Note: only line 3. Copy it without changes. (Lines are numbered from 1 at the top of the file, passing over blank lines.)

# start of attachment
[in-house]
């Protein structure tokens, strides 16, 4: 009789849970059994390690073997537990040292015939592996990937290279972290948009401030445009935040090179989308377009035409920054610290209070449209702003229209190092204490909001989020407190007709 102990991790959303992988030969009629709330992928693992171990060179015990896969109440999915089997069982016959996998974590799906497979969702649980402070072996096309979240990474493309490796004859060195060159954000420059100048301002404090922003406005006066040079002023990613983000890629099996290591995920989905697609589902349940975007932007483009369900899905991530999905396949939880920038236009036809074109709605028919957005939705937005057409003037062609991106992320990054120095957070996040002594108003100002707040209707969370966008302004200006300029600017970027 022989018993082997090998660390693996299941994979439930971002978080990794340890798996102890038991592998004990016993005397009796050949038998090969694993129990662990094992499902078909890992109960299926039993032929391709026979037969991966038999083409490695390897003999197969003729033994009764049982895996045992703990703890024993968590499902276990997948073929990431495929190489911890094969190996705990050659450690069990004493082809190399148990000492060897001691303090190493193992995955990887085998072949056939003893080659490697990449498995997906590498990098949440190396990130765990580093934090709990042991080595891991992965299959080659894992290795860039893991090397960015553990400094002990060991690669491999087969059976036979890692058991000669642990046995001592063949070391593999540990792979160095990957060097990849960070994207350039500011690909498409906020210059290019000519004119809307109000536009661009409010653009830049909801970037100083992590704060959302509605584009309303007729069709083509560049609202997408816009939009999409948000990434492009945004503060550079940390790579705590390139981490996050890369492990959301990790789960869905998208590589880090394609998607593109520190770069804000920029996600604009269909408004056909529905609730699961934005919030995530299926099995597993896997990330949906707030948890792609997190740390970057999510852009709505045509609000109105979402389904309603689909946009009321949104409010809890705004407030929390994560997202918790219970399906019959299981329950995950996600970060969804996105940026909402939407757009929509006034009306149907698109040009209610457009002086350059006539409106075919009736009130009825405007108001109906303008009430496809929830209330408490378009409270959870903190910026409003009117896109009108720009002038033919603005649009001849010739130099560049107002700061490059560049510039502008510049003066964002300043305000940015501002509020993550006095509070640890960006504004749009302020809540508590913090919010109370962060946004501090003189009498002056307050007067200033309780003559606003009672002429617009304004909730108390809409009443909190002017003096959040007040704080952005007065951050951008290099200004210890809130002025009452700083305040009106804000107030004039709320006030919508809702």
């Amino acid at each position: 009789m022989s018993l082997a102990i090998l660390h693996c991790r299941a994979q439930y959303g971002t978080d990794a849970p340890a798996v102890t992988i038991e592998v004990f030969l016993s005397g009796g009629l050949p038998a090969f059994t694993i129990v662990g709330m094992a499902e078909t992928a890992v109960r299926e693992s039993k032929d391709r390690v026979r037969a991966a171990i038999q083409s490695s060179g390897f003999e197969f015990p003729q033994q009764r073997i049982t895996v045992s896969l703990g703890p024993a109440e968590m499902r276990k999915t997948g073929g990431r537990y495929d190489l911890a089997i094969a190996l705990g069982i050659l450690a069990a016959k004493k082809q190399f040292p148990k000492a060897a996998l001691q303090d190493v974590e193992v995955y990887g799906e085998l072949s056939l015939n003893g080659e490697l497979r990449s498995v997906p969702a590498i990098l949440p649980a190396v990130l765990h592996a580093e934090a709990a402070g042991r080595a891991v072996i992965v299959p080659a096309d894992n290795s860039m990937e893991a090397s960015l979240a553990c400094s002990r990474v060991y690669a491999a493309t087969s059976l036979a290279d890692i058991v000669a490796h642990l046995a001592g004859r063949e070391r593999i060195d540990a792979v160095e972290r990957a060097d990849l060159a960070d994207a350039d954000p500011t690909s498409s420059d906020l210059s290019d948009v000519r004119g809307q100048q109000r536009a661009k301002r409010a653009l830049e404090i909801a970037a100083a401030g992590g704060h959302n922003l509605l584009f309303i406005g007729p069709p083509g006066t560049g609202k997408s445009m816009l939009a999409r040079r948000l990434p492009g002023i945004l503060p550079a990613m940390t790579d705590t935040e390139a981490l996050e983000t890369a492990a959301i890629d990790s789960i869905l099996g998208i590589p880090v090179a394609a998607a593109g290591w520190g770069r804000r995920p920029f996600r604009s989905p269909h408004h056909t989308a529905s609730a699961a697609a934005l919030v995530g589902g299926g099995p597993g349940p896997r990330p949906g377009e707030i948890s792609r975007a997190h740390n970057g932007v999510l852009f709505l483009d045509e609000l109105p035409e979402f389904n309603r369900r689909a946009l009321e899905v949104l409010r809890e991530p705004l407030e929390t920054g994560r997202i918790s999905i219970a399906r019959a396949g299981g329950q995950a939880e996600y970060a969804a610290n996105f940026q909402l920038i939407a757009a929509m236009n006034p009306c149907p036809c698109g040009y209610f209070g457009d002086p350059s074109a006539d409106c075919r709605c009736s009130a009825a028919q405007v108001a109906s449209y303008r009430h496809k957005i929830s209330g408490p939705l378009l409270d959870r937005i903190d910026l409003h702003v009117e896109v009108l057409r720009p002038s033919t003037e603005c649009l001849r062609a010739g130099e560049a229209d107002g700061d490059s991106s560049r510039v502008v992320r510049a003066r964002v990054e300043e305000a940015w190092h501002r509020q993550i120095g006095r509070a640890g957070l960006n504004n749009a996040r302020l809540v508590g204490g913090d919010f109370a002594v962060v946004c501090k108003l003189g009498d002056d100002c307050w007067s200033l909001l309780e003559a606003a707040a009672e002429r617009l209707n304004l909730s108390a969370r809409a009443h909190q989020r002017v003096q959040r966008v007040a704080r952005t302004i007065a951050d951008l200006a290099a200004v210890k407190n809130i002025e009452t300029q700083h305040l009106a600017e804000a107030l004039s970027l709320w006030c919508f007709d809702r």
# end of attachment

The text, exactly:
């Amino acid at each position: 009789m022989s018993l082997a102990i090998l660390h693996c991790r299941a994979q439930y959303g971002t978080d990794a849970p340890a798996v102890t992988i038991e592998v004990f030969l016993s005397g009796g009629l050949p038998a090969f059994t694993i129990v662990g709330m094992a499902e078909t992928a890992v109960r299926e693992s039993k032929d391709r390690v026979r037969a991966a171990i038999q083409s490695s060179g390897f003999e197969f015990p003729q033994q009764r073997i049982t895996v045992s896969l703990g703890p024993a109440e968590m499902r276990k999915t997948g073929g990431r537990y495929d190489l911890a089997i094969a190996l705990g069982i050659l450690a069990a016959k004493k082809q190399f040292p148990k000492a060897a996998l001691q303090d190493v974590e193992v995955y990887g799906e085998l072949s056939l015939n003893g080659e490697l497979r990449s498995v997906p969702a590498i990098l949440p649980a190396v990130l765990h592996a580093e934090a709990a402070g042991r080595a891991v072996i992965v299959p080659a096309d894992n290795s860039m990937e893991a090397s960015l979240a553990c400094s002990r990474v060991y690669a491999a493309t087969s059976l036979a290279d890692i058991v000669a490796h642990l046995a001592g004859r063949e070391r593999i060195d540990a792979v160095e972290r990957a060097d990849l060159a960070d994207a350039d954000p500011t690909s498409s420059d906020l210059s290019d948009v000519r004119g809307q100048q109000r536009a661009k301002r409010a653009l830049e404090i909801a970037a100083a401030g992590g704060h959302n922003l509605l584009f309303i406005g007729p069709p083509g006066t560049g609202k997408s445009m816009l939009a999409r040079r948000l990434p492009g002023i945004l503060p550079a990613m940390t790579d705590t935040e390139a981490l996050e983000t890369a492990a959301i890629d990790s789960i869905l099996g998208i590589p880090v090179a394609a998607a593109g290591w520190g770069r804000r995920p920029f996600r604009s989905p269909h408004h056909t989308a529905s609730a699961a697609a934005l919030v995530g589902g299926g099995p597993g349940p896997r990330p949906g377009e707030i948890s792609r975007a997190h740390n970057g932007v999510l852009f709505l483009d045509e609000l109105p035409e979402f389904n309603r369900r689909a946009l009321e899905v949104l409010r809890e991530p705004l407030e929390t920054g994560r997202i918790s999905i219970a399906r019959a396949g299981g329950q995950a939880e996600y970060a969804a610290n996105f940026q909402l920038i939407a757009a929509m236009n006034p009306c149907p036809c698109g040009y209610f209070g457009d002086p350059s074109a006539d409106c075919r709605c009736s009130a009825a028919q405007v108001a109906s449209y303008r009430h496809k957005i929830s209330g408490p939705l378009l409270d959870r937005i903190d910026l409003h702003v009117e896109v009108l057409r720009p002038s033919t003037e603005c649009l001849r062609a010739g130099e560049a229209d107002g700061d490059s991106s560049r510039v502008v992320r510049a003066r964002v990054e300043e305000a940015w190092h501002r509020q993550i120095g006095r509070a640890g957070l960006n504004n749009a996040r302020l809540v508590g204490g913090d919010f109370a002594v962060v946004c501090k108003l003189g009498d002056d100002c307050w007067s200033l909001l309780e003559a606003a707040a009672e002429r617009l209707n304004l909730s108390a969370r809409a009443h909190q989020r002017v003096q959040r966008v007040a704080r952005t302004i007065a951050d951008l200006a290099a200004v210890k407190n809130i002025e009452t300029q700083h305040l009106a600017e804000a107030l004039s970027l709320w006030c919508f007709d809702r």